Along with us for the ride was a friend and one-time neighbour of the Mitchells, Ian. He hadn’t done a lot of riding in recent years and, not currently owning a bike, was on the Tiger. For riders needing a slightly shorter seat height, the Tiger XC is a better choice than the high-riding Capo or Versys. Even so, when we approached River Vally Lodge things got a little tricky for Ian as the last few kilometres of gravel road turned into a hairpin descent, plunging to the valley floor. Lance–an ex-motorycle courier in London and highly competent rider–had swooped down without incident.

It’s at times like these electronic rider aids are best switched off. But the plunge had rather taken us by surprise. In the end, Ian walked down while I retrieved his bike, glad of some off-road experience and especially the course undertaken at Yamaha’s Off Road School in Wales a few years back.

Relief at having made it to the Lodge soon turned to nervousness as the rain set in. It was going to be hard to get a good nights sleep, mulling over the job of getting all three bikes out in the morning.

Our ‘adventure’ bikes were now being put to the test, and a lesson was learned about accessing the Lodge. With the right skills it was a fun challenge. In their absence, it’s probably best to park at the top and get shuttled down in the Lodge’s all-wheel-drive minibus.

Still, a hearty roast dinner in front of the lodge’s open fire was a welcome distraction. The next morning, deciding the safe way is always the best way, Lance and I ferried the three bikes up to the top of the hill while the others went up in the bus. The hard part was over.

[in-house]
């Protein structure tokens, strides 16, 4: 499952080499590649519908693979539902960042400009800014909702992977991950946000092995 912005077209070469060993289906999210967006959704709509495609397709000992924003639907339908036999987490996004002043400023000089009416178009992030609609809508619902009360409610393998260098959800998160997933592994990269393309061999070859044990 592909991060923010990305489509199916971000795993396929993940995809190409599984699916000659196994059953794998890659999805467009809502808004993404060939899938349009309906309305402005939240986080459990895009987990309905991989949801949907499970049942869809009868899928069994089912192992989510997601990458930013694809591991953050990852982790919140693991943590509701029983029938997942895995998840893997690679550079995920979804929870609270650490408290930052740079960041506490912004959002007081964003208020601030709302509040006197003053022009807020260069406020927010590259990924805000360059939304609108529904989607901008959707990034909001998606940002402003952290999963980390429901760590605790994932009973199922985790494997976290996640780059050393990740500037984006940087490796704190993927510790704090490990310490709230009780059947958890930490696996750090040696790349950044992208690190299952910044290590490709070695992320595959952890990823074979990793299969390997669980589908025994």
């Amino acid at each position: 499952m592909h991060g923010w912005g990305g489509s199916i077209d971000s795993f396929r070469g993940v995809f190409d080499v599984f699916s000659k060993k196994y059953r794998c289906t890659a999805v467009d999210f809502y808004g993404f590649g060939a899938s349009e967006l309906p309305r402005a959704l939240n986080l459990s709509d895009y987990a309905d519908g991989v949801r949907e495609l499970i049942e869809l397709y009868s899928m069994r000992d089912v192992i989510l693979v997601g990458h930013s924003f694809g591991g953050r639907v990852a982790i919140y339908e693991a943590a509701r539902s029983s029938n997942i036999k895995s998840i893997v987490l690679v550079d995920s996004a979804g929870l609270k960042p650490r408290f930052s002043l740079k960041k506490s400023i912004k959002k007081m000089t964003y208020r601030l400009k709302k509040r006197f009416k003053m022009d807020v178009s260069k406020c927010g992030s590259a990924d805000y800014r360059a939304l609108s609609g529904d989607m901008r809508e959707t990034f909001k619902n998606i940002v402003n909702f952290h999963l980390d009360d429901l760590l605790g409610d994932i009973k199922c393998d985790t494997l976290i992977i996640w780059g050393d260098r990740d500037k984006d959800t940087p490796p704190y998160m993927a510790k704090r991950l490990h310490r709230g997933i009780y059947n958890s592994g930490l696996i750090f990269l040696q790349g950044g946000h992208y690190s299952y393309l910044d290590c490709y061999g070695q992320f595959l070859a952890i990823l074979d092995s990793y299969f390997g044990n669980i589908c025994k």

Plateau to plateau

River Valley Lodge was the last night’s stop on our trip, requiring a long ride back to Auckland. The days before had involved some of the best riding roads I’ve ever experienced. From Rotorua to Opotiki, skirting lakes Rotoiti, Rotoehu and Rotoma, was great, but I was really looking forward to the Waioeka Gorge. It didn’t disappoint. Despite the odd bit of drizzle and frequent damp patches it was an amazing run. Comprising over 100km of non-stop bends, it was enjoyed with complete confidence thanks to the Caponord and its Road 5s.

Popping out into the sunshine on the plains around Gisborne, I thought it just couldn’t get any better. I’d be proved wrong the next day, and even the run down to Napier was fun, if occasionally blighted by sunstrike.

After a relaxing stay and wonderful food at the Art Deco Masonic we embarked on the part of the trip that held the most intrigue for me. The ‘Gentle Annie’ (there’s more than one) is the direct route between Napier and Taihape, but it’s not easy to find on a map. It climbs back up to the southern edge of the central plateau, and it used to be gravel. Now it’s sealed, and the combination of endless curves, smooth tarmac, zero traffic and stunning views is other-worldly. It’s a road that, however tempting the bends get, you find yourself slowing down just to take it all in. Another great ‘find’ by the Mitchells, and a treat in store for anyone who rides it.

Choices, choices

With guided and self-guided choices, and the option to hire bikes, Open Road has plenty on offer to suit most riders. My experience with Lance and Sally would lead me to recommend the guided alternative. Not only are they great company, their knowledge of the routes adds value to the experience. Just riding with Lance boosts your enjoyment and safety, as he effortlessly scribes the right lines to follow and is always alert to potential dangers. If you want to press on a bit on your own, that’s possible too, arranging a rendezvous further up the road.

You can find out more at www.openroad.nz, including all itineraries and pricing.